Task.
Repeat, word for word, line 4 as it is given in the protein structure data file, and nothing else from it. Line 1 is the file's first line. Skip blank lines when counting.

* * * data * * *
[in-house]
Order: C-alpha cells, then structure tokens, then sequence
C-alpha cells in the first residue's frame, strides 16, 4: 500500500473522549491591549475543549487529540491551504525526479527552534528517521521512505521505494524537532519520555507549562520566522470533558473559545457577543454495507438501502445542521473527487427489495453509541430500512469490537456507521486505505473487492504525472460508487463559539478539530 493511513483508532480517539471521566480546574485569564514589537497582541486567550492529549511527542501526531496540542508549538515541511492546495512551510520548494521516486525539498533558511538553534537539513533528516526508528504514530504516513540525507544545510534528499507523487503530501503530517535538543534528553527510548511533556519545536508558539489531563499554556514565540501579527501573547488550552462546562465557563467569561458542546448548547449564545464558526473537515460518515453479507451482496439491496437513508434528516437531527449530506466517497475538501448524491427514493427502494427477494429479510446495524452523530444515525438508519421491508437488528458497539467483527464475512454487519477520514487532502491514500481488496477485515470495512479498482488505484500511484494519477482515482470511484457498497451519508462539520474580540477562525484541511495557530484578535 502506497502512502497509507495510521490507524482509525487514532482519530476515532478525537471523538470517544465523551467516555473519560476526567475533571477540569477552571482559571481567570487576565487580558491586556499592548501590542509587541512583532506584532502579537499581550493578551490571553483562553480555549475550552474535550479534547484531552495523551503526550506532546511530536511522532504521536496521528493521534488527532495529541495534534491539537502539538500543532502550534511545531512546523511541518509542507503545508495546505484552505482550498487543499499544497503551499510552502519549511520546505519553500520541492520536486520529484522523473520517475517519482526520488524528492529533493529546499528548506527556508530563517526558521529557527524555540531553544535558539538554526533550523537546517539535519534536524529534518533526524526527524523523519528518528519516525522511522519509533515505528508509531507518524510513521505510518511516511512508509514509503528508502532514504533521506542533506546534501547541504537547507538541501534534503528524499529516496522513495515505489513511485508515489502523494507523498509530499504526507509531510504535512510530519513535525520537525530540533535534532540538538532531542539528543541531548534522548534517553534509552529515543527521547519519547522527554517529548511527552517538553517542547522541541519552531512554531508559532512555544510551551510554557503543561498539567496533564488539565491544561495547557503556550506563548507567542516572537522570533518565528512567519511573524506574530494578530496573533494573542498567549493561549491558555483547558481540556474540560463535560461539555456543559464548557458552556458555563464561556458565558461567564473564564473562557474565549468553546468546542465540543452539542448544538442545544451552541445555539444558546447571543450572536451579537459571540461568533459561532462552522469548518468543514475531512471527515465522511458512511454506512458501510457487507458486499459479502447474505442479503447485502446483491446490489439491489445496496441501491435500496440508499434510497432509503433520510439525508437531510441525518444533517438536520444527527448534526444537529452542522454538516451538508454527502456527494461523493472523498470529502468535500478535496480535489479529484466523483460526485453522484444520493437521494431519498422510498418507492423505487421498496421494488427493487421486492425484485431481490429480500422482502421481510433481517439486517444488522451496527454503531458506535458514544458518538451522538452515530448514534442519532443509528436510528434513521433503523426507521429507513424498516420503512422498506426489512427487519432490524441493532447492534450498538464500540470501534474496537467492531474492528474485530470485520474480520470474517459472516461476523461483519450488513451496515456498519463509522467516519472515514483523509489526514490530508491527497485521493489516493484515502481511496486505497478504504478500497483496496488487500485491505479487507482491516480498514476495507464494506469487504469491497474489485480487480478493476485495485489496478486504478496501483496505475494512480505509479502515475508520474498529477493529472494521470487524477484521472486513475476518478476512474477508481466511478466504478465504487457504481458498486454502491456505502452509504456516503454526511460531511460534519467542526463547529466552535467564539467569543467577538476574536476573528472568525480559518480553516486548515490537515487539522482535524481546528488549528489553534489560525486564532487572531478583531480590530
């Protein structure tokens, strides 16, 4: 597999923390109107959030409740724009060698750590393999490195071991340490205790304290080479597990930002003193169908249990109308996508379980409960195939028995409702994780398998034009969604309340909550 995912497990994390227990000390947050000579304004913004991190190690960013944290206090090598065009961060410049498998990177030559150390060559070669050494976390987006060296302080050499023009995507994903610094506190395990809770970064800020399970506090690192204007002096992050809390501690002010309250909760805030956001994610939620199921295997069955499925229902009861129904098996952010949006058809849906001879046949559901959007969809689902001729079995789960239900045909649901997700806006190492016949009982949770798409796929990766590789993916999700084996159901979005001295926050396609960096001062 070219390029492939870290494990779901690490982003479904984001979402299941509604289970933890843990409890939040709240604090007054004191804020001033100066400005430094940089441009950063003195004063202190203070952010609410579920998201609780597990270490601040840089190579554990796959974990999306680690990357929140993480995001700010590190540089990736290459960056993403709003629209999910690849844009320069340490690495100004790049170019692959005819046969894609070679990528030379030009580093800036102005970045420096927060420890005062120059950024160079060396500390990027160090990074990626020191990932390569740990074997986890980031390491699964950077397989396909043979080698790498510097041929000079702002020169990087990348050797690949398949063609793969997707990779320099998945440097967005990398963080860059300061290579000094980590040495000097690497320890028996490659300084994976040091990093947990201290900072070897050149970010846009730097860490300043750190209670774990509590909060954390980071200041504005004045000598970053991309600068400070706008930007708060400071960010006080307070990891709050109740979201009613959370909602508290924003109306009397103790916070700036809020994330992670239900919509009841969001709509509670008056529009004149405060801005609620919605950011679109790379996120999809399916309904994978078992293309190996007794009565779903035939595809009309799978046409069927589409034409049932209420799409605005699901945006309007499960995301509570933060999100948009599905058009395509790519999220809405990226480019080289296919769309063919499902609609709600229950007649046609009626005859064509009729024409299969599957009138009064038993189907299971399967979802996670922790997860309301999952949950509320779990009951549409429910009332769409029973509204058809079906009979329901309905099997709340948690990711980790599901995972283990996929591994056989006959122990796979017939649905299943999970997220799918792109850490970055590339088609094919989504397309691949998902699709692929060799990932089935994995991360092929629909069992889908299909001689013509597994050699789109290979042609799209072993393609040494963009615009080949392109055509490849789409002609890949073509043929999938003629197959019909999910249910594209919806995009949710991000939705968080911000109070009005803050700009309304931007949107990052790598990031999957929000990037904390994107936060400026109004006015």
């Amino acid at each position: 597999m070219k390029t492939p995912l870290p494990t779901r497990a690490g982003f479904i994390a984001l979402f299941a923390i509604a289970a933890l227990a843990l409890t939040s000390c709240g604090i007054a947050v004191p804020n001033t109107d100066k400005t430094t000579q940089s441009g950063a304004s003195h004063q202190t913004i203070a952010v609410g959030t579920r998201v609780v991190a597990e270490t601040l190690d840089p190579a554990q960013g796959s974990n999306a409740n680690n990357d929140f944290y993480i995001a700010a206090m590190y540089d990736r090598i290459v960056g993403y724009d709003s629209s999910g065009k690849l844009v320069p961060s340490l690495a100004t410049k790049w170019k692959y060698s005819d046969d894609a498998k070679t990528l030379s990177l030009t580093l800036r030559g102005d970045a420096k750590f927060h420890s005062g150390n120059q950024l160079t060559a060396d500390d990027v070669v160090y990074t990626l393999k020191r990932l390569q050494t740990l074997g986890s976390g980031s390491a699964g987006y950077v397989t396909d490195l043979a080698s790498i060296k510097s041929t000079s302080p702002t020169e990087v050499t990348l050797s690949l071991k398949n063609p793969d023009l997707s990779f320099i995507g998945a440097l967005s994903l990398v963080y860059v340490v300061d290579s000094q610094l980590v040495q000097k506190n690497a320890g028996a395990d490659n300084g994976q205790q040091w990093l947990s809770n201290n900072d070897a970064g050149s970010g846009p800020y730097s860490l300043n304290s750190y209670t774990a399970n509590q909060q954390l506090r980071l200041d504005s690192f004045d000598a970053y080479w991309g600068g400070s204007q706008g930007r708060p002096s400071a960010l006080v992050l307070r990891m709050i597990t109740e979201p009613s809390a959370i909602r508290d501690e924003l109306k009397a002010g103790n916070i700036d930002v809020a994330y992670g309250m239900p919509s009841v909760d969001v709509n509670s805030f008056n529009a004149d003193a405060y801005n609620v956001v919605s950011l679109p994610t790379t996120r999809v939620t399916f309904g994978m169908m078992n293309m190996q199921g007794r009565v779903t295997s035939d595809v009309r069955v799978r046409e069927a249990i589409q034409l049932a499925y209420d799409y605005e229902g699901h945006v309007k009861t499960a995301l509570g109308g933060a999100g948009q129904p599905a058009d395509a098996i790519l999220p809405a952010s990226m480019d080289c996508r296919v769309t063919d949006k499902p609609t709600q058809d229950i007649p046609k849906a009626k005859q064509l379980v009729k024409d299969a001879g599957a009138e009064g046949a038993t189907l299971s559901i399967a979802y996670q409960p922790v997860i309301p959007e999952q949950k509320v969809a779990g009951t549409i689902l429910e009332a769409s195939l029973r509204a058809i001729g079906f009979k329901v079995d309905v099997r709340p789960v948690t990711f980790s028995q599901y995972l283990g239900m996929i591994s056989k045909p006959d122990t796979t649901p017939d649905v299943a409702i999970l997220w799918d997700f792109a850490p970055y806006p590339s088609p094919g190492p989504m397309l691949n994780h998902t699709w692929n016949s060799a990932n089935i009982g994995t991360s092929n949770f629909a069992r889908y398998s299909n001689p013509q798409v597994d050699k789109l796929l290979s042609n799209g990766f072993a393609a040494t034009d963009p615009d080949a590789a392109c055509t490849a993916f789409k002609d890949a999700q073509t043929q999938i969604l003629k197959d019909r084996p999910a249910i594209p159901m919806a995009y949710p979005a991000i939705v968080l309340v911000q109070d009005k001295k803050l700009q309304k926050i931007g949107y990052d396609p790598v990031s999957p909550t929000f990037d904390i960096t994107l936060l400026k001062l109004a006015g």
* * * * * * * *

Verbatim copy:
């Protein structure tokens, strides 16, 4: 597999923390109107959030409740724009060698750590393999490195071991340490205790304290080479597990930002003193169908249990109308996508379980409960195939028995409702994780398998034009969604309340909550 995912497990994390227990000390947050000579304004913004991190190690960013944290206090090598065009961060410049498998990177030559150390060559070669050494976390987006060296302080050499023009995507994903610094506190395990809770970064800020399970506090690192204007002096992050809390501690002010309250909760805030956001994610939620199921295997069955499925229902009861129904098996952010949006058809849906001879046949559901959007969809689902001729079995789960239900045909649901997700806006190492016949009982949770798409796929990766590789993916999700084996159901979005001295926050396609960096001062 070219390029492939870290494990779901690490982003479904984001979402299941509604289970933890843990409890939040709240604090007054004191804020001033100066400005430094940089441009950063003195004063202190203070952010609410579920998201609780597990270490601040840089190579554990796959974990999306680690990357929140993480995001700010590190540089990736290459960056993403709003629209999910690849844009320069340490690495100004790049170019692959005819046969894609070679990528030379030009580093800036102005970045420096927060420890005062120059950024160079060396500390990027160090990074990626020191990932390569740990074997986890980031390491699964950077397989396909043979080698790498510097041929000079702002020169990087990348050797690949398949063609793969997707990779320099998945440097967005990398963080860059300061290579000094980590040495000097690497320890028996490659300084994976040091990093947990201290900072070897050149970010846009730097860490300043750190209670774990509590909060954390980071200041504005004045000598970053991309600068400070706008930007708060400071960010006080307070990891709050109740979201009613959370909602508290924003109306009397103790916070700036809020994330992670239900919509009841969001709509509670008056529009004149405060801005609620919605950011679109790379996120999809399916309904994978078992293309190996007794009565779903035939595809009309799978046409069927589409034409049932209420799409605005699901945006309007499960995301509570933060999100948009599905058009395509790519999220809405990226480019080289296919769309063919499902609609709600229950007649046609009626005859064509009729024409299969599957009138009064038993189907299971399967979802996670922790997860309301999952949950509320779990009951549409429910009332769409029973509204058809079906009979329901309905099997709340948690990711980790599901995972283990996929591994056989006959122990796979017939649905299943999970997220799918792109850490970055590339088609094919989504397309691949998902699709692929060799990932089935994995991360092929629909069992889908299909001689013509597994050699789109290979042609799209072993393609040494963009615009080949392109055509490849789409002609890949073509043929999938003629197959019909999910249910594209919806995009949710991000939705968080911000109070009005803050700009309304931007949107990052790598990031999957929000990037904390994107936060400026109004006015």